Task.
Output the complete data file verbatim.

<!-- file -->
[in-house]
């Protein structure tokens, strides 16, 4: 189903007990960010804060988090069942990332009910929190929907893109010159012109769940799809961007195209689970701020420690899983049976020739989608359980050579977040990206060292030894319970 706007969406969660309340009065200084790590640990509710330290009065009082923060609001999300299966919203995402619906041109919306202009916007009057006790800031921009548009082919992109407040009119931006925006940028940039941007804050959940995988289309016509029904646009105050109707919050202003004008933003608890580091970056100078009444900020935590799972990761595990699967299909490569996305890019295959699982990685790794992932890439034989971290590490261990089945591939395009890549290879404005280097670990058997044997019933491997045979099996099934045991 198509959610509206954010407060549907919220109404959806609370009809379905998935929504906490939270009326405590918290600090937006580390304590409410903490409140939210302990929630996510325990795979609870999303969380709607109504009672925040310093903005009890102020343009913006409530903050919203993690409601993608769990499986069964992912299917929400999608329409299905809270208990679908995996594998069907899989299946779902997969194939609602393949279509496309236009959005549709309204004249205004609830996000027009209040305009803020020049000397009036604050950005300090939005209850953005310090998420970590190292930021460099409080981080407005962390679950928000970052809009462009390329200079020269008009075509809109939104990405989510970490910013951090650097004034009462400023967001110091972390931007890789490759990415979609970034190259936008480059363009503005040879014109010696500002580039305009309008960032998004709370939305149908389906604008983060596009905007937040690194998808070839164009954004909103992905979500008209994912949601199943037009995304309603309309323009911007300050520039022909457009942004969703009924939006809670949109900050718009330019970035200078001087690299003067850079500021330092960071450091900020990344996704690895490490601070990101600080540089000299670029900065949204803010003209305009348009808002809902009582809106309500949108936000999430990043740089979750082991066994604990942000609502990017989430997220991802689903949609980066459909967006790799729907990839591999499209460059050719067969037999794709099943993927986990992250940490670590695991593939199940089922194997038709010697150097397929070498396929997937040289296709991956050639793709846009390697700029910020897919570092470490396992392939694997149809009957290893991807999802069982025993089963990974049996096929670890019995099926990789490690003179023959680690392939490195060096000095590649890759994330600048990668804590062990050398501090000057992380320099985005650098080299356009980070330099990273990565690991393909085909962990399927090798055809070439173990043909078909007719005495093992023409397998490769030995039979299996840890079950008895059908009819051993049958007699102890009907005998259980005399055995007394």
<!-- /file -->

[in-house]
């Protein structure tokens, strides 16, 4: 189903007990960010804060988090069942990332009910929190929907893109010159012109769940799809961007195209689970701020420690899983049976020739989608359980050579977040990206060292030894319970 706007969406969660309340009065200084790590640990509710330290009065009082923060609001999300299966919203995402619906041109919306202009916007009057006790800031921009548009082919992109407040009119931006925006940028940039941007804050959940995988289309016509029904646009105050109707919050202003004008933003608890580091970056100078009444900020935590799972990761595990699967299909490569996305890019295959699982990685790794992932890439034989971290590490261990089945591939395009890549290879404005280097670990058997044997019933491997045979099996099934045991 198509959610509206954010407060549907919220109404959806609370009809379905998935929504906490939270009326405590918290600090937006580390304590409410903490409140939210302990929630996510325990795979609870999303969380709607109504009672925040310093903005009890102020343009913006409530903050919203993690409601993608769990499986069964992912299917929400999608329409299905809270208990679908995996594998069907899989299946779902997969194939609602393949279509496309236009959005549709309204004249205004609830996000027009209040305009803020020049000397009036604050950005300090939005209850953005310090998420970590190292930021460099409080981080407005962390679950928000970052809009462009390329200079020269008009075509809109939104990405989510970490910013951090650097004034009462400023967001110091972390931007890789490759990415979609970034190259936008480059363009503005040879014109010696500002580039305009309008960032998004709370939305149908389906604008983060596009905007937040690194998808070839164009954004909103992905979500008209994912949601199943037009995304309603309309323009911007300050520039022909457009942004969703009924939006809670949109900050718009330019970035200078001087690299003067850079500021330092960071450091900020990344996704690895490490601070990101600080540089000299670029900065949204803010003209305009348009808002809902009582809106309500949108936000999430990043740089979750082991066994604990942000609502990017989430997220991802689903949609980066459909967006790799729907990839591999499209460059050719067969037999794709099943993927986990992250940490670590695991593939199940089922194997038709010697150097397929070498396929997937040289296709991956050639793709846009390697700029910020897919570092470490396992392939694997149809009957290893991807999802069982025993089963990974049996096929670890019995099926990789490690003179023959680690392939490195060096000095590649890759994330600048990668804590062990050398501090000057992380320099985005650098080299356009980070330099990273990565690991393909085909962990399927090798055809070439173990043909078909007719005495093992023409397998490769030995039979299996840890079950008895059908009819051993049958007699102890009907005998259980005399055995007394």